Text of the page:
An exacta vs a quinella A quinella bet is similar to an exacta as it requires the bettor to select the first two past the post in a horse race. However, an exacta differs because the finishing order of those first two runners must also be correct, whereas, for a quinella, the order does not matter.
quinella (n.) form of betting in which the bettor picks the first and second horses in a given race, 1942, American English, from American Spanish quiniela, originally a ball game with five players, from Latin quini "five each," from quinque "five" (from PIE root *penkwe- "five").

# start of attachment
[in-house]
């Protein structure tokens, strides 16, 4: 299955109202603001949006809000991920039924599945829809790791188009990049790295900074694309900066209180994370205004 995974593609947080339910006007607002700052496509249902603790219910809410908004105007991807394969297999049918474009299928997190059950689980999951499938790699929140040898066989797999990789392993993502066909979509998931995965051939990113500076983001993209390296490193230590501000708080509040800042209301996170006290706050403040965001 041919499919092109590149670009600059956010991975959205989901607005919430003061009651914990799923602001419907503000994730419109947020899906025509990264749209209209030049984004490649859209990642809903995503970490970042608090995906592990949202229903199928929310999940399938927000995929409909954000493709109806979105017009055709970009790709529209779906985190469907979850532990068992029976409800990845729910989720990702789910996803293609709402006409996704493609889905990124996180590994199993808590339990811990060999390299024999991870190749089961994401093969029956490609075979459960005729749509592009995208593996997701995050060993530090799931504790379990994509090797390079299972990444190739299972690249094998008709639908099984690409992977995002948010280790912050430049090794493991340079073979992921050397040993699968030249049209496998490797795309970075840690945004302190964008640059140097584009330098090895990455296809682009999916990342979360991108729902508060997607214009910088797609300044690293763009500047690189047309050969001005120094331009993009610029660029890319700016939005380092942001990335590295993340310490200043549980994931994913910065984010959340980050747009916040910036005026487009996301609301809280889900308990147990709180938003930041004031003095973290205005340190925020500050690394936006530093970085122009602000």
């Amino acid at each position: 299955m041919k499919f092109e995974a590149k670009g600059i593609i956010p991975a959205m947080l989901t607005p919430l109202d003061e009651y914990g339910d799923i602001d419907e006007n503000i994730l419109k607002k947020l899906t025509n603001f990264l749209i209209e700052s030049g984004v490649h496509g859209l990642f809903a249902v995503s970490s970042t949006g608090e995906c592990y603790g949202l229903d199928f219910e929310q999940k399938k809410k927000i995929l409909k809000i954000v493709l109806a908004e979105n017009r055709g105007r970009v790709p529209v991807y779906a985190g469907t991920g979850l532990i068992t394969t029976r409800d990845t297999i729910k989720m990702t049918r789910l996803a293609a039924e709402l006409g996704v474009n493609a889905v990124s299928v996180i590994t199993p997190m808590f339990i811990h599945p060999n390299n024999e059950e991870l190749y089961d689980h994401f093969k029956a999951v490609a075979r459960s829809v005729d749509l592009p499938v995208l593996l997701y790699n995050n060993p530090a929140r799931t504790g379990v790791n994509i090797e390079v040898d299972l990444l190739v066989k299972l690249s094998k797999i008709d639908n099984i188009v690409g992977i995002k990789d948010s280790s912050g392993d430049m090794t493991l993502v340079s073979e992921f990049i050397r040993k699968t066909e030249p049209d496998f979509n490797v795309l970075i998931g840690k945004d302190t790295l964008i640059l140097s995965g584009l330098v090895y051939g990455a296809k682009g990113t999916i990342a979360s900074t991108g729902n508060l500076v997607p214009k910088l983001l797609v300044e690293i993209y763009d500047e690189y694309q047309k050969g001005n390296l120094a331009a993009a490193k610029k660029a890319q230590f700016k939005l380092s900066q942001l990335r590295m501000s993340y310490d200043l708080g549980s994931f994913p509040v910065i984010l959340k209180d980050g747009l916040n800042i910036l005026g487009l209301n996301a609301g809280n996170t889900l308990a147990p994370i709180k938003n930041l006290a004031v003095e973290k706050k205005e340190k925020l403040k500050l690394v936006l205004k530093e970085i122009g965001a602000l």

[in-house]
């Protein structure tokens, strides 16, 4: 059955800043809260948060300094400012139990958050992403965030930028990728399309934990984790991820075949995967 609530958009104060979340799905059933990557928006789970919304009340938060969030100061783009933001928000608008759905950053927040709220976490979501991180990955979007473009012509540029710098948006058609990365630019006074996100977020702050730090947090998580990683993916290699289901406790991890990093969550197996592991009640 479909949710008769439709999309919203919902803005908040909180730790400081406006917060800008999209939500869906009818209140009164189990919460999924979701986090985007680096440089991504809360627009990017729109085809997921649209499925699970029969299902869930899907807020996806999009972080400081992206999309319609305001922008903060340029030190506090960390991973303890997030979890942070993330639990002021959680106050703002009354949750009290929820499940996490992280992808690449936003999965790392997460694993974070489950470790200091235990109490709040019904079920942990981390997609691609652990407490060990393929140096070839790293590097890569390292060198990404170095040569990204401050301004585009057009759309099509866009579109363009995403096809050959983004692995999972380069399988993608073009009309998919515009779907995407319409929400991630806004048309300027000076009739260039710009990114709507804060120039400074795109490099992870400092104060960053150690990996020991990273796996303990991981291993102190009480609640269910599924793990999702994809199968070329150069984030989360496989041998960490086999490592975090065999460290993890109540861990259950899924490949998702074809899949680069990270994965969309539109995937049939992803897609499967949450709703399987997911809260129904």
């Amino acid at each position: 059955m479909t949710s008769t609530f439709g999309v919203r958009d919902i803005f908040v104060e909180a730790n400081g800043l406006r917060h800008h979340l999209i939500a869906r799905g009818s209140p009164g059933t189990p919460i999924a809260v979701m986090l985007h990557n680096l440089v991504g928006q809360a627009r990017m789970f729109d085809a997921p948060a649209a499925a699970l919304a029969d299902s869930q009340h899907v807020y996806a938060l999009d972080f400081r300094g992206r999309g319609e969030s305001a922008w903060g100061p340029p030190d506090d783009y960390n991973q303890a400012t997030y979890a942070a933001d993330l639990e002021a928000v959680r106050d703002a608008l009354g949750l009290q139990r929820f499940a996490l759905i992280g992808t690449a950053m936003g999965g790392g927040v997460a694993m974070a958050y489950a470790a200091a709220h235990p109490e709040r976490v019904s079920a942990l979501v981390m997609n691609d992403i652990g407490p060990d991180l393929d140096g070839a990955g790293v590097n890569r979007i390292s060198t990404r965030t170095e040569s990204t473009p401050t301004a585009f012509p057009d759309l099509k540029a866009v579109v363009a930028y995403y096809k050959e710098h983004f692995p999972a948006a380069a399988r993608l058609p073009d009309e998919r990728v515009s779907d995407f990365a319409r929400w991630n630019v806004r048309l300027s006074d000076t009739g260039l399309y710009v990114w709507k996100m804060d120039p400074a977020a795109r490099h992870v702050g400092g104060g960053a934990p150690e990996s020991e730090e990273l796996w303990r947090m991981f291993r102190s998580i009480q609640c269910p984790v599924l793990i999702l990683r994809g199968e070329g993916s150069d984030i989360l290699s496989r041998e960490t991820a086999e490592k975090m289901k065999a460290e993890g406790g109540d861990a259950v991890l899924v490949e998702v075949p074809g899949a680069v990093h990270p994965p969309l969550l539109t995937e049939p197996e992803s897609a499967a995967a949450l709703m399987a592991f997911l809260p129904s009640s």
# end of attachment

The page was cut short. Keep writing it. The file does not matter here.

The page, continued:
$10 So your three runners can finish in any order in the first two placings and you have selected your first winning quinella. The box quinella cost, to collect 100% of the winning TAB dividend, is $3 – three $1 separate bets as shown in the table above. For five horses the cost would be $10 and so on.
The payout on your boxed quinella bet depends on your flexi percentage. Simply multiply the percentage by the official dividend, and that is your payout for the quinella. For example: if the quinella dividend is $50 and your flexi percentage is 200%, your payout is $100.
The more runners you select for your boxed quinella, the more combinations will you have, but the cost of the bet will increase. A two-horse quinella costs $1 for a 100 per cent return of the quinella payout. A three-horse quinella for $1 will cost $3 — $1 for every runner.